Aromatherapy: Making Dollars out of Scents
Stephen Barrett, M.D.
Aromatherapy — sometimes called aroma therapy — is described by its proponents as “the therapeutic use of the essential oils of plants.” The word “essential” does not refer to nutritional value but to the volatile, aromatic components that are the “essence” of the plant. Essential oils are said to be highly concentrated substances extracted from flowers, leaves, stalks, fruits, and roots, and also distilled from resins. They are alleged to contain hormones, vitamins, antibiotics, and antiseptics and to represent the “life force,” “spirit,” or “soul” of the plant . The oils are administered in small quantities through inhalation, massage, or other applications to the skin. Occasionally, a product is taken internally. The products include diffusers, lamps, pottery, candles, pendants, earrings, shampoos, skin creams, lotions, and bath salts, and shower gels. Health Foods Business estimated that the total of aromatherapy products sold through health-food stores was about $59 million in 1995 and $105 million in 1996.
Pleasant odors can be enjoyable and may enhance people’s efforts to relax. However, there is no evidence that aromatherapy products provide the health benefits claims by their proponents.
Aroma Vera, Inc., of Los Angeles, has falsely claimed that “essential oils have the power to purify the air we breathe while they relax, stimulate, soothe or sharpen our senses . . . a wonderful antidote to the air pollution and ‘scentsory’ imbalance of modern life.” It also claims that inhaling the scents “balances the biological background,” “revitalizes the cells,” and produces a “strong energizing effect on the sympathetic nervous system.” Other claims in the company’s brochures include:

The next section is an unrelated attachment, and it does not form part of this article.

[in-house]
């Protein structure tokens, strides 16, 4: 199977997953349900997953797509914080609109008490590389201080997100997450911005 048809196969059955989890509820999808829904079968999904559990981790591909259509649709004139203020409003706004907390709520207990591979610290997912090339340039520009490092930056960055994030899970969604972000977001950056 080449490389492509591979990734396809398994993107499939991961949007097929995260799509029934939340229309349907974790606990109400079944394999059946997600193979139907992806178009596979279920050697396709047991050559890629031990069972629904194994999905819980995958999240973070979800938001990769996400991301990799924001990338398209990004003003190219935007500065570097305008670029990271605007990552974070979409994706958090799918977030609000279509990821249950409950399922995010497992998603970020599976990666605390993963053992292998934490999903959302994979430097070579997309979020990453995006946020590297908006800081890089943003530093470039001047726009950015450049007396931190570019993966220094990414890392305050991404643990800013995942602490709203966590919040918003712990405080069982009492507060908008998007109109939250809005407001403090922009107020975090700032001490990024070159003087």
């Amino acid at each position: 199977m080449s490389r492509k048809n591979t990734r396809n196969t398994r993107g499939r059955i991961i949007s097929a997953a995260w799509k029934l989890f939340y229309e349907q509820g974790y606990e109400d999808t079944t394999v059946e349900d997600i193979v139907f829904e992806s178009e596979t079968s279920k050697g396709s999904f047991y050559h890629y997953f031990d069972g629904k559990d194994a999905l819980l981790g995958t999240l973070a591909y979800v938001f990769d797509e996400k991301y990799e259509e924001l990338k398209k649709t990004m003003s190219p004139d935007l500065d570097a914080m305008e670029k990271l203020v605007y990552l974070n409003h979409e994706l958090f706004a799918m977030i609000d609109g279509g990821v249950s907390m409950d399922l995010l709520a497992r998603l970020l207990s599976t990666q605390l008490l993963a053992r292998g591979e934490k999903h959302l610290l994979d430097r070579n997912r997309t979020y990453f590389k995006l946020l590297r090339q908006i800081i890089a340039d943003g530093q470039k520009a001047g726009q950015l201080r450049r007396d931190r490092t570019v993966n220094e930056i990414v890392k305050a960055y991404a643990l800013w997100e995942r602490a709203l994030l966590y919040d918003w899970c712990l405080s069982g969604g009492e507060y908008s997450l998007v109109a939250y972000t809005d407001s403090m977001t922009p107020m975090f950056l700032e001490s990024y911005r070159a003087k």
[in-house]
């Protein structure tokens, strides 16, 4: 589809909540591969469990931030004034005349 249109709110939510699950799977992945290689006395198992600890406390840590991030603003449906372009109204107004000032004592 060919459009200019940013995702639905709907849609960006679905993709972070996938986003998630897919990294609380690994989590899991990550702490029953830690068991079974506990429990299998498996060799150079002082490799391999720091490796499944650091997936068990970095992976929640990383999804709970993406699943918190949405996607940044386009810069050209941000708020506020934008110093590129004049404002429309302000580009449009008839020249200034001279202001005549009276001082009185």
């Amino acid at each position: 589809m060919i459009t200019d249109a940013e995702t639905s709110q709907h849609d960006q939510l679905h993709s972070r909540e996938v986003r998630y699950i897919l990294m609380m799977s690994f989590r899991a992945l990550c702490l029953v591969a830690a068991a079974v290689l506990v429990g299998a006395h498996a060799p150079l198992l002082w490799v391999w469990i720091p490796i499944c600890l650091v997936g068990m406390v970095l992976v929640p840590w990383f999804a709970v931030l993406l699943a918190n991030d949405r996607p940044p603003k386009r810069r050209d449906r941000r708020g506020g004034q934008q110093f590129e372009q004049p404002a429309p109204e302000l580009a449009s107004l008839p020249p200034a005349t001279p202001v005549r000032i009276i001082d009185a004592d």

Product Name Features/Claimed Benefits
Calming Lends a slight sense of euphoria – perfect for unwinding after a stressful day
Clear Mind Freshens and sharpens the mind, making it more alert
Drainer/Detoxification Promotes elimination of toxins, helps tone and firm the body
Meditation Facilitates deep relaxation
Mental Power Designed for sustained intellectual power and focus
Purifier Ideal to rid the atmosphere of smoke and heavy odors
Respiration Helps open the lungs and clear respiration
Sacred Helps open higher energy centers
Slimming/Circulation Promotes circulation and encourages elimination of excess fluids
Joint Adventure, of Rogers, Arkansas, states that essential oils can be used for “many different purposes from athlete’s foot to enlightenment and almost every point between!” The products in its 1997 catalog include Love Potion, Germ Immune, and Smoker’s Remedy. Its Tropical Sun is claimed to “Increase circulation and warm your body . . . helps fight infection while strengthening the immune system.”
Another company touts aromatherapy’s promise as “a mood alternative, as biofeedback tied in to relaxation, stress release, concentration and meditation.” Yet another describes the oils as “an alternative to synthetic drugs to feel good.” A practitioner has claimed that the technique “addresses the nervous system and the energy fields of the body. It soothes the body, cleans the body, clears the body, and tones the body.” The Complete Book of Essential Oils and Aromatherapy, by Valerie Ann Worwood, states that there are about 300 essential oils and that they constitute an extremely effective medical system. The web site of Beyond Aromatherapy has stated (allegedly quoting Hippocrates) “There is a remedy for every illness to be found in nature.” Its online catalog includes descriptions of “ancient healing uses,” astrological correspondence, and Chinese medicine characteristics of more than 80 essential oils.
Lampberger Singapore Network says its products can provide “sweet childhood,” “summer romance,” “aphrodisiac, and improved memory and can alleviate asthma, bronchitis, flu, insomnia, headache, agitation, elevated blood pressure,
Aromatherapy for Common Ailments, by Shirley Price, tabulates which oils are to be used for more than 40 problems, including depression, sex-drive problems, bronchitis, athlete’s foot, high blood pressure, cystitis, head lice. Her table identifies from three to nine oils “likely to help” each problem. She reassures: